Relatively new to github actions I see them being used in the Fortran community but see no repositories or lists pointing to standard components. There is a distributable file for fpm, but not many examples. I am just beginning to put together a list myself and am wondering what the state of the art is and if fortran-lang should host a repository of them.
I find it very appealing that I can copy my .github directory to another github site hosting an fpm package and it immediately builds on Ubunto with ifort/gfortran, MacOS and Windows with gfortran, and rebuilds documenation with ford(1) and all I have to change is the title in the ford.md file.
Are there already existing YML files to install and run doxygen, other compilers, other compilers and containers? Do others find a list of files or pointers to examples would be useful?
I’m currently working on a setup action for Fortran compilers, I got GFortran working with plenty of versions on Ubuntu, MacOS and Windows this way, but haven’t come around to get Intel oneAPI or NVHPC in yet. At least for Linux and MacOS I have working snippets to efficiently install and use Intel oneAPI in a workflow.
Help is definitely welcome, once it becomes a real thing we can move it to the Fortran-lang organization.
This Github repo runs CI with gfortran-9 and -10 using Github’s VMs and using ifort and nvfortran using containers (which you are welcome to use too). I moved to containers after finding that downloading and installing the Intel or Fortran compilers on the Github VMs was unhappily slow.
I’m using gfortran on Ubuntu + MacOS and ifort and ifx on Ubuntu:
I agree with @RobertPincus that the installation of the Intel toolchain is very slow, it is in the order of 15 min as far as I remember. Theoretically, one can cache an installation, but I did not figure out how to do that for system packages In the example I’m doing that to avoid compilation of PETSc.
Basically, after adding Intel’s package signing key and updating the apt cache, it downloads the .deb packages from Intel’s official oneAPI repo for Ubuntu, then installs them. The packages themselves are huge (on the order of several GiB), so if this has to be done for every single CI workflow, it’s a waste of both time and bandwidth (doing the same thing repeatedly!)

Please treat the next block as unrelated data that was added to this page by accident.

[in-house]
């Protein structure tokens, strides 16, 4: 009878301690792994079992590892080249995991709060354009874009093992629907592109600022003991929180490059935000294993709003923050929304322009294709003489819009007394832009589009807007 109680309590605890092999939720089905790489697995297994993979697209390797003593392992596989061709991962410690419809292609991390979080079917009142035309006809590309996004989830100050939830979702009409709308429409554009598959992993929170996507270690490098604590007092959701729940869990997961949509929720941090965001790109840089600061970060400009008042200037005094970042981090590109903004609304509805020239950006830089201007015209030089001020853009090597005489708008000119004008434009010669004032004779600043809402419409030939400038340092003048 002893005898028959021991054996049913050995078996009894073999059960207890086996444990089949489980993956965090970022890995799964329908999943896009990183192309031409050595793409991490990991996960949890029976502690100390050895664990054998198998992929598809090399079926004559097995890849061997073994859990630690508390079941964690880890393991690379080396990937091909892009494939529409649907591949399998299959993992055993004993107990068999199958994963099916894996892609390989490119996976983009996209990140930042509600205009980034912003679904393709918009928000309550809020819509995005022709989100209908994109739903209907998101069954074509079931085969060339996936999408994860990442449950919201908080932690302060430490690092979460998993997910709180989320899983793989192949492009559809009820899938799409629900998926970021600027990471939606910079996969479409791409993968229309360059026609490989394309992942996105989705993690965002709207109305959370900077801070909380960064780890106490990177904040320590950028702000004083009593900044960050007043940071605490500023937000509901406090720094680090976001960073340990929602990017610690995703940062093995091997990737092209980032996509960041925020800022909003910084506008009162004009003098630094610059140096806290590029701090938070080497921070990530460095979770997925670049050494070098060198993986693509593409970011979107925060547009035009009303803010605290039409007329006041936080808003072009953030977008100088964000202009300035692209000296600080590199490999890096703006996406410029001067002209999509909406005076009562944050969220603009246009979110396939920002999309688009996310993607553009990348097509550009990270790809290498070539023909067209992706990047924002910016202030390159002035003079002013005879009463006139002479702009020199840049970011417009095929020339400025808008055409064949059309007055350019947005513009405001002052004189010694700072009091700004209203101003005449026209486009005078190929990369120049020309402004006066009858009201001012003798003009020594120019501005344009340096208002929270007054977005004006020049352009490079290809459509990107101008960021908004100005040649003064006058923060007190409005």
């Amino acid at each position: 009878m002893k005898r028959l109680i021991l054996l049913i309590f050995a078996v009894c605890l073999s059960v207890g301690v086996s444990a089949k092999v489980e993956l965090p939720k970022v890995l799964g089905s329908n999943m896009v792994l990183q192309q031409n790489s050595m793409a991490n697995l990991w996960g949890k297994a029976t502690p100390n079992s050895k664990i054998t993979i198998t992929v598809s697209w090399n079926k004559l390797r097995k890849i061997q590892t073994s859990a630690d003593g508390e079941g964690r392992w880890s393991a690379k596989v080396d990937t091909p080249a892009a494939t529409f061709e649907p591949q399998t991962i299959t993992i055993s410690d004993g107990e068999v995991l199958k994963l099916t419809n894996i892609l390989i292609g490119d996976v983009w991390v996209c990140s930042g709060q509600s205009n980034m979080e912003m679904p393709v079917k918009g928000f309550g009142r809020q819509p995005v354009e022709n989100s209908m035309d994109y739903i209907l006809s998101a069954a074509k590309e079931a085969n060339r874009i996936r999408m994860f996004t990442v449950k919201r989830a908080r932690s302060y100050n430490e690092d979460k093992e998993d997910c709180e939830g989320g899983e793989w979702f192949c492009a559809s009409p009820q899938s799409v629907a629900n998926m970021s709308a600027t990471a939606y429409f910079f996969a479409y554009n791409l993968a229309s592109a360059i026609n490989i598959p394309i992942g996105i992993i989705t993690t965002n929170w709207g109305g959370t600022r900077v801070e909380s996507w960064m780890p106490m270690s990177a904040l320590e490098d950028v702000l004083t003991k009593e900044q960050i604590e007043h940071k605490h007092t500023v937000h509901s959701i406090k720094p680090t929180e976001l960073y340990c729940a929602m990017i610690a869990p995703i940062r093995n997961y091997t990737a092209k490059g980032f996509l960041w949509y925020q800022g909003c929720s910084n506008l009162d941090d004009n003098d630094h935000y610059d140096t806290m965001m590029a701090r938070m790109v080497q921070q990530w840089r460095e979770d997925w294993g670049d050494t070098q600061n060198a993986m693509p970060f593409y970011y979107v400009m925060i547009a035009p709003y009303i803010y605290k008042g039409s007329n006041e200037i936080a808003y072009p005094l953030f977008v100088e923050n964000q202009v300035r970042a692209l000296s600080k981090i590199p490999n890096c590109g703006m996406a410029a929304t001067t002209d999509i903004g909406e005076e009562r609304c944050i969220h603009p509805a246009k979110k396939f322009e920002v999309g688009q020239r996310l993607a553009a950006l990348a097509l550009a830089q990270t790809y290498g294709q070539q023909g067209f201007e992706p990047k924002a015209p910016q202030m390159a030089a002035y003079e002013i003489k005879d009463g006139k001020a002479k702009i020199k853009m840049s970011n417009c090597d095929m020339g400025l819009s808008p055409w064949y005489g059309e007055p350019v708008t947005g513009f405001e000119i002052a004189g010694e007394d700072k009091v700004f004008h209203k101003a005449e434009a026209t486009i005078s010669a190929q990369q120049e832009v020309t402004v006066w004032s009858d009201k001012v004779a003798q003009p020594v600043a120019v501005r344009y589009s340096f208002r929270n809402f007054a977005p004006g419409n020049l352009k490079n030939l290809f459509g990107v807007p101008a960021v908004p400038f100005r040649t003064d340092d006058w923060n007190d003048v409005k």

For my project, it seems sufficient to install only intel-oneapi-common-vars and intel-oneapi-compiler-fortran. It downloads ~600 MB data and takes ~2 min. Note, however, that I use only the bare ifort and ifx without any other components of oneAPI, which may not be the case for your GitHub Actions.
Here is the script I use to install ifort and ifx on GitHub-hosted ubuntu-latest runners. You need to make sure that your actions can locate ifort / ifx by putting them on your path or making a symlink in, e.g., /usr/bin.
Click to see the script
# do the job in /tmp
cd /tmp || exit 1
# use wget to fetch the Intel repository public key
# add to your apt sources keyring so that archives signed with this key will be trusted.
sudo apt-key add GPG-PUB-KEY-INTEL-SW-PRODUCTS.PUB
# optionally, remove the public key
# the installation
echo "deb https://apt.repos.intel.com/oneapi all main" | sudo tee /etc/apt/sources.list.d/oneAPI.list
sudo add-apt-repository "deb https://apt.repos.intel.com/oneapi all main"
sudo apt-get update
#sudo apt install intel-basekit intel-hpckit # Instead of this line, the following line seems to suffice
sudo apt-get install -y intel-oneapi-common-vars intel-oneapi-compiler-fortran
# source `setvars.sh`
if [[ -f /opt/intel/oneapi/setvars.sh ]] ; then
source /opt/intel/oneapi/setvars.sh > /dev/null ; env | grep intel | sed "s/:\/User.*$//" \
| sed 's/^/export /' > "/tmp/setenv.sh"
# The above lines source `setvars.sh` and save the relevant settings in `/tmp/setenv.sh`.
# It may be OK to do only `source /opt/intel/oneapi/setvars.sh`, but my actions need
# `/tmp/setenv.sh` out of this script.